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I've been reading up a little bit on the CC by-sa license, because I found a really helpful Stack Exchange answer that I would like to use in a book that I am selling. This answer is really short (only about 30 words long), but I modified it a little bit. With that being said, if it only takes up a very small portion of my book, and is not the main idea of my book, would I still be able to sell it and prevent redistribution (not using the CC by-sa license)? I am fine with allowing redistribution of my paraphrase of the answer, which will only be a paragraph long in the entire book. The most similar question I could find is If I use CC-BY-SA image in a video, must the whole video be CC-BY-SA?, but that question is for unmodified content. Is a footnote with attribution (direct link to the answer) enough? Should I contact the person who wrote the answer? Thanks so much for the answers :D

edit, just realised how much I used "answer" in that paragraph, sorry

edit 2, would I be able to license only a section of my book under CC by-sa, and then provide attribution like so?enter image description here

(source of this attribution: Creative Commons wiki

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    If it's such a small part of the book, why take the risk? Commented Jul 11, 2021 at 15:33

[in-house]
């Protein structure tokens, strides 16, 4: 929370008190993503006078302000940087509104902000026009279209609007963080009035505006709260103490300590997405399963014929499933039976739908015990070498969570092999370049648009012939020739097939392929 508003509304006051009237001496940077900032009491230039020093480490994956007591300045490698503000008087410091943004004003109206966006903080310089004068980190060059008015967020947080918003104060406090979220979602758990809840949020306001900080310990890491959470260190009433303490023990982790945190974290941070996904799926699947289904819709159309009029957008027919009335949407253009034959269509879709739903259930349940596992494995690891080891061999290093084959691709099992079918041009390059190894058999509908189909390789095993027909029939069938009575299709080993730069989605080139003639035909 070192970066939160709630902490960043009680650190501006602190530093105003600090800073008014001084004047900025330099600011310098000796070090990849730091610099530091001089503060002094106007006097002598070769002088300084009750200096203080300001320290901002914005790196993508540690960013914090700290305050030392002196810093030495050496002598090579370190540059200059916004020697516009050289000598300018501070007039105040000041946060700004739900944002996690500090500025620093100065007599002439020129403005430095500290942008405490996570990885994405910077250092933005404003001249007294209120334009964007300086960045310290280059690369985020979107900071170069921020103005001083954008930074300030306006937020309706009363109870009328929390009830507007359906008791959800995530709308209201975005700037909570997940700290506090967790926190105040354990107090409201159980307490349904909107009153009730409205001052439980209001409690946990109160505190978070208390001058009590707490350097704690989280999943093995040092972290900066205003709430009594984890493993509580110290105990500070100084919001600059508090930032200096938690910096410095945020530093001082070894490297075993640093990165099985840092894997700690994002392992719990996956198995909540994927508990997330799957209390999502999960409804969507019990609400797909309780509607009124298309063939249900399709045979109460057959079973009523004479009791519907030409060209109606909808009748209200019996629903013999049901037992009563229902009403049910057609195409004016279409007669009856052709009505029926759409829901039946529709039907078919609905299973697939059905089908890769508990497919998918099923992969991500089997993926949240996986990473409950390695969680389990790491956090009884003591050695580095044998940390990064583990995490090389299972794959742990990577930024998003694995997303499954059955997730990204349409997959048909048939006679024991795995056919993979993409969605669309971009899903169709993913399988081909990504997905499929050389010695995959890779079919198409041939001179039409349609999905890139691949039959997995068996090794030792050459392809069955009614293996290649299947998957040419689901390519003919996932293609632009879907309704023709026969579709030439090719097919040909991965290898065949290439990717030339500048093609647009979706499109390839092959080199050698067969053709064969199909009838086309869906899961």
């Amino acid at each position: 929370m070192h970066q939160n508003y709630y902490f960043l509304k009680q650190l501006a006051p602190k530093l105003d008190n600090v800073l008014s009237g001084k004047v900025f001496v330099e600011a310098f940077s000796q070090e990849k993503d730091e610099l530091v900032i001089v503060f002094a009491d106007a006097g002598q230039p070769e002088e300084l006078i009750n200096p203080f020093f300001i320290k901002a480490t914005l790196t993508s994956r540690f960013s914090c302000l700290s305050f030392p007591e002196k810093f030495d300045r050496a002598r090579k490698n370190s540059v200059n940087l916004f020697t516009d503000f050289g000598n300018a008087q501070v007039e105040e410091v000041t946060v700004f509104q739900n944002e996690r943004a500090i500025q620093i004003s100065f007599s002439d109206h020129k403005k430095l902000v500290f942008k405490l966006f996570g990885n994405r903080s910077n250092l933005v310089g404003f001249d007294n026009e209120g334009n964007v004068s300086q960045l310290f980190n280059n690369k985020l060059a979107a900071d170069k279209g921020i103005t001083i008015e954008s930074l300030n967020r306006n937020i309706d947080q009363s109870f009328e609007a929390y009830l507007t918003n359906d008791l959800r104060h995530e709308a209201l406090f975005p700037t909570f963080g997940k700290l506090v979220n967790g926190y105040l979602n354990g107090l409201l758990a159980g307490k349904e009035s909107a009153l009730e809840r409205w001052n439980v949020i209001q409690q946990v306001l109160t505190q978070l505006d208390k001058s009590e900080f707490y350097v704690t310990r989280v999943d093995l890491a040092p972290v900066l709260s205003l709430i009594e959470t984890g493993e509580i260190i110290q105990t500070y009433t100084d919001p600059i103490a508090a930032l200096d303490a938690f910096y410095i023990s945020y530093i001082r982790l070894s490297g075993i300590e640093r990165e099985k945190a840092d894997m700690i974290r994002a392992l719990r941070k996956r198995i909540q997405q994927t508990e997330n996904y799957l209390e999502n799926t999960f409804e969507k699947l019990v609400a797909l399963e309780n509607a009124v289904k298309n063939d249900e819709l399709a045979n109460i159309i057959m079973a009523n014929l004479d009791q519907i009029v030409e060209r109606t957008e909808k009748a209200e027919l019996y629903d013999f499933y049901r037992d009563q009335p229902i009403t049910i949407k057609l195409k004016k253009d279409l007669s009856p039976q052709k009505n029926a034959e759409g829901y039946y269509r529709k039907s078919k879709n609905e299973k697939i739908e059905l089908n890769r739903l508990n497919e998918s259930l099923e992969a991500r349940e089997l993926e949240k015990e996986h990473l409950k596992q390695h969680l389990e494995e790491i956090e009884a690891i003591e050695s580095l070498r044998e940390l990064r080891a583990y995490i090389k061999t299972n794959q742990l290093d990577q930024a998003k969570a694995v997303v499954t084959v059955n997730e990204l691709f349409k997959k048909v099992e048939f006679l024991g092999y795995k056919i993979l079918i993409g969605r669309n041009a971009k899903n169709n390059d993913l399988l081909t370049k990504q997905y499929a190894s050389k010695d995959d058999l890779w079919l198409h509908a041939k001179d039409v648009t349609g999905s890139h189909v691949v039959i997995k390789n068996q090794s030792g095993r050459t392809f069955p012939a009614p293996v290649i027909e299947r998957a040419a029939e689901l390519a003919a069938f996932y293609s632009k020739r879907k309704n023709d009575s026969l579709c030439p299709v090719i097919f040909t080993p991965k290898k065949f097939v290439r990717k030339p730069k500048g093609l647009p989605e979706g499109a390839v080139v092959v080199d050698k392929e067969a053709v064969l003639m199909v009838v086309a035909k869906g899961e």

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    And you can't consult a lawyer because.... Commented Jul 11, 2021 at 23:56

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One cannot use a post relying on the CC-BY-SA license, without complying with the SA part, that is unless the entire work in which it is incorporated is released under the CC-BY-SA license.

In the absence of license permission, a would-be reuser is in the same position as if the source work had been published with "all rights reserved" that is with no permissions granted to anyone except to read it. The source work might be quoted in such a way that it falls under fair use in the US, or a similar exception to copyright in other countries. Proper attribution will help the case for fair use. Or the source work might be rewritten suffici8ently that its use is not an infringement. Or one might ask the original author for specific permission, outside the CC license, which the author might choose to grant.

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Just going to put a specific answer here for specific people who might stumble upon this question. Copyright cannot protect ideas. The answer I was looking at expressed an idea (which can be copyrighted), but since my paraphrase of it was heavily modified, it seems like it is fair use to me. I am almost certain that the user who made the answer did not even think up that idea (although bear in mind it was still their expression of the idea), and it was tossed around before then, although I'm not completely sure.

TL;DR: copyright cannot protect ideas, only the way we express these ideas.

This might not help everyone, but it did help me.

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